Partying when you're sober – it can be done!
Updated: Dec 3, 2022
It's been a while since my last drink and some time since the days of me going to pubs to listen to live music. It's just not my scene any more, for obvious reasons.
I had just accepted that for a sober life, I needed to stay away from certain places and people. Hanging out with a bunch of full-on drinkers in a pub wasn't exactly condusive to a safe environment for me for a long time.
Keeping safe in early sobriety
For a few years being around alcohol itself, whether in a pub, restaurant or even in someone's home, was too much for me, even once my cravings for it reduced. It just made me nervous and so on-edge that it was easier not to go at all.
Gradually, I was able to relax a little around people drinking and was able to enjoy restaurants and other social functions, provided they were pretty tame and that I had a way to exit if I felt the need.
But anything super-loud and boistrous? Not on my radar. Boring but necessary.
Time to step out
Recently, a friend of mine who I hadn't seen for some time invited me as her plus-one to a fancy party held at a vineyard restaurant. It was a fund-raising event for one of her friends who had cancer, and there would nice food and music. Perfect, I thought. A swanky event where the people would be on their best behaviour in a pretty posh place.
When we got to the venue, I expected a jazz singer in the corner with people quietly quaffing a few wines while eating gourmet food.
It wasn't quite like that.
Rock and roll will never die
A well-dressed, middle-aged crowd was rocking out to a very loud band. Like the pub gigs of my youth, there was a group of excitable women leaping about the front of the stage, throwing their shoes off and yelling out the choruses.
In the middle was a more sedate group of mainly women swaying to the sounds on the spot, drink in hand.
Around the edges and back of the crowd were the guys, also holding drinks and looking slightly uncomfortable at the prospect of dancing.
Diet Coke in hand, I joined the middle group and listened to the awesome band (Shane Cortese and 'The 8-track band' - go see 'em for a full-on boogie) and started a shuffly type of bop on the spot. At first, I felt awkward, glancing around looking at a few other dorky-looking mum and dad types.
A sober party girl
After a warm-up, the 80s and 90s Kiwi and Aussie rock anthems started coming thick and fast. Transported back to my youth, I threw my head back and started singing at the top of my lungs. My shuffling progressed into more of a boogie as all self-consciousness left me.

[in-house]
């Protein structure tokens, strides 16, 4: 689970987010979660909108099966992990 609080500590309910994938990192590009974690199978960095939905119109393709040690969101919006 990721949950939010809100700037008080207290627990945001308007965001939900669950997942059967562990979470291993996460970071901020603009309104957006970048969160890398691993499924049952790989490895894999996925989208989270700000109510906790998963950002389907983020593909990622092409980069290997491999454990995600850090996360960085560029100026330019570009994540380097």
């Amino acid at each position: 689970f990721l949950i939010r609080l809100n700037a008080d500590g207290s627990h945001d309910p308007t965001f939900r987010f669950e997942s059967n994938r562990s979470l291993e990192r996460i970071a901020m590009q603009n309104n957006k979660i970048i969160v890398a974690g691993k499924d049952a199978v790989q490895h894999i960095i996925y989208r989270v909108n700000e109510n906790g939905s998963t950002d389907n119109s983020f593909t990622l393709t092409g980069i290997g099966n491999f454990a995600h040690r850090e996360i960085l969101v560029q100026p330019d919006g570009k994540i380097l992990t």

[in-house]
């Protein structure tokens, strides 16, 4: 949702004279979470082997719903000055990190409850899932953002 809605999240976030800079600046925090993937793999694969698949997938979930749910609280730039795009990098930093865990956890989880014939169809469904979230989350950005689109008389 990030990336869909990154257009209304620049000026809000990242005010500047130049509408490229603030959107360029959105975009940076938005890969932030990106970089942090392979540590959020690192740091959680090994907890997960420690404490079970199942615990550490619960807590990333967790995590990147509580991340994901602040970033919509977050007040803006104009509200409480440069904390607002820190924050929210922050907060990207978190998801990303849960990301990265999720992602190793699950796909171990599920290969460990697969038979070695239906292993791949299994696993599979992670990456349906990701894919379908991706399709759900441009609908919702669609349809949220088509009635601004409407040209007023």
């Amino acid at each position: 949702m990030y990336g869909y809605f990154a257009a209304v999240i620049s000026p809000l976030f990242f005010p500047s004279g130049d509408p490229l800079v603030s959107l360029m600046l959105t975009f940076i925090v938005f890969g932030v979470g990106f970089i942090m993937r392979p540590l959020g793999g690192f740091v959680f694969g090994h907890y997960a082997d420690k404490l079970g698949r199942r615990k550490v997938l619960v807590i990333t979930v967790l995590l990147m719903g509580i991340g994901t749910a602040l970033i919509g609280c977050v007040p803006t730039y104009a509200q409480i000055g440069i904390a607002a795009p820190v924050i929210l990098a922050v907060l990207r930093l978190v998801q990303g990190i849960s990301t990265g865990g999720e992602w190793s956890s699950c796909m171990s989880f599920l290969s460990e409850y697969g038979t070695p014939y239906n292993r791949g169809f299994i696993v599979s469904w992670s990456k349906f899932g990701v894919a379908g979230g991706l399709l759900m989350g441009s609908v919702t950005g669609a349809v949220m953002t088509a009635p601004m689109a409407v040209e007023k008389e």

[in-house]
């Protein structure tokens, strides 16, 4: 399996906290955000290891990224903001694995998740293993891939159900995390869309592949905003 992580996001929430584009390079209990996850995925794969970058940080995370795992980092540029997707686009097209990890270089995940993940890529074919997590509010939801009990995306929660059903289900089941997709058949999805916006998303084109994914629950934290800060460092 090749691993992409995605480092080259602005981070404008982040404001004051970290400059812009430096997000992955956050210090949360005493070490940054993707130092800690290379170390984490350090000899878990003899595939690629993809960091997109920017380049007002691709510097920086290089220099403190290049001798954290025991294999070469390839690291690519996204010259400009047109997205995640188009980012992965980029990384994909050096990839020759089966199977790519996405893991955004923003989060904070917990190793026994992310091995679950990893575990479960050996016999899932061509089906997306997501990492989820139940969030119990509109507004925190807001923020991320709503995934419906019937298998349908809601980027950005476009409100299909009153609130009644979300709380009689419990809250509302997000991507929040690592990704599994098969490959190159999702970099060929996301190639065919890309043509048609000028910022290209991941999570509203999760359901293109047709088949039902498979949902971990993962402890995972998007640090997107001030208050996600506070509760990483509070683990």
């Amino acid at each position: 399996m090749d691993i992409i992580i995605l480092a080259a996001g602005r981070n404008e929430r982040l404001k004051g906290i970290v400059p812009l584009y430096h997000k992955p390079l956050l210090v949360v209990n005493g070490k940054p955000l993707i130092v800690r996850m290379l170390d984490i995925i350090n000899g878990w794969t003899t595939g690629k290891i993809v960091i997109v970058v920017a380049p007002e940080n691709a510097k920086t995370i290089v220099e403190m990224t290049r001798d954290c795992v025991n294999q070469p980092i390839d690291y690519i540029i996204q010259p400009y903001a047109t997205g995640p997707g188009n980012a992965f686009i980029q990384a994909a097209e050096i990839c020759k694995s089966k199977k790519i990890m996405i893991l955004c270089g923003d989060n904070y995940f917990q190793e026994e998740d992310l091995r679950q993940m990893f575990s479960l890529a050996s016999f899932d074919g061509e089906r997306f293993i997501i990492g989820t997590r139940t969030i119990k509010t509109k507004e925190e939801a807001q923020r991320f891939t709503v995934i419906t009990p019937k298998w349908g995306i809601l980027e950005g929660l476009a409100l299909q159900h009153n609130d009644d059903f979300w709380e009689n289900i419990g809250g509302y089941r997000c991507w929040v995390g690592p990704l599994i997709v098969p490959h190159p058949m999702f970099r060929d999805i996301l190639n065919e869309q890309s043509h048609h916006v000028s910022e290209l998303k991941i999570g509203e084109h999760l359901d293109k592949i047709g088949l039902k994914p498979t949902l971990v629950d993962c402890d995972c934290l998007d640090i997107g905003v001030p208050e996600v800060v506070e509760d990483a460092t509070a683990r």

With my friend and I grabbing each other and shouting, 'I love this song!', I was singing to the banger hits of my pub days and having a fantastic time.
Even the guys were doing some pretty impressive dad dancing and a couple were playing air guitar.
The best thing was that I was one hundred per cent, stone-cold sober. That awareness brought tears to my eyes as I was stomping about and roaring to Split Enz hits. I knew we all probably looked a bit stupid (if our kids saw us they would have run away cringing) but I didn't give a hoot.
When it was over I had a post-gig sore throat from shouty singing and my ears were ringing. I was high as a kite - on feel-good hormones, not booze. The buzz lasted for hours and I couldn't keep the smile off my face.
No hangover, remorse or guilt
I can't wait to go to my next live music gig and feel so happy and grateful that an old, joyful part of my life has returned in a safe way for me and better than ever. It is easy to glorify 'the good old days' of partying without remembering that I was usually drunk out of my mind and I'd end up vomiting, not remembering most of the night and sometimes passing out. This time, there was no crippling hangover the next morning – I was free to get on with my day, feeling good about myself and the great time that I'd had without remorse or guilt.
Now, life as a sober woman doesn't have to mean staying at home every night, watching the world pass me by. After building a solid foundation of sobriety, I realise that I am increasingly more free than I ever was when I had a glass of wine in my hand.
If you're worried about your drinking or that of someone you love, call Elaine on 027 573 7744 for a confidential and compassionate chat. You're never alone.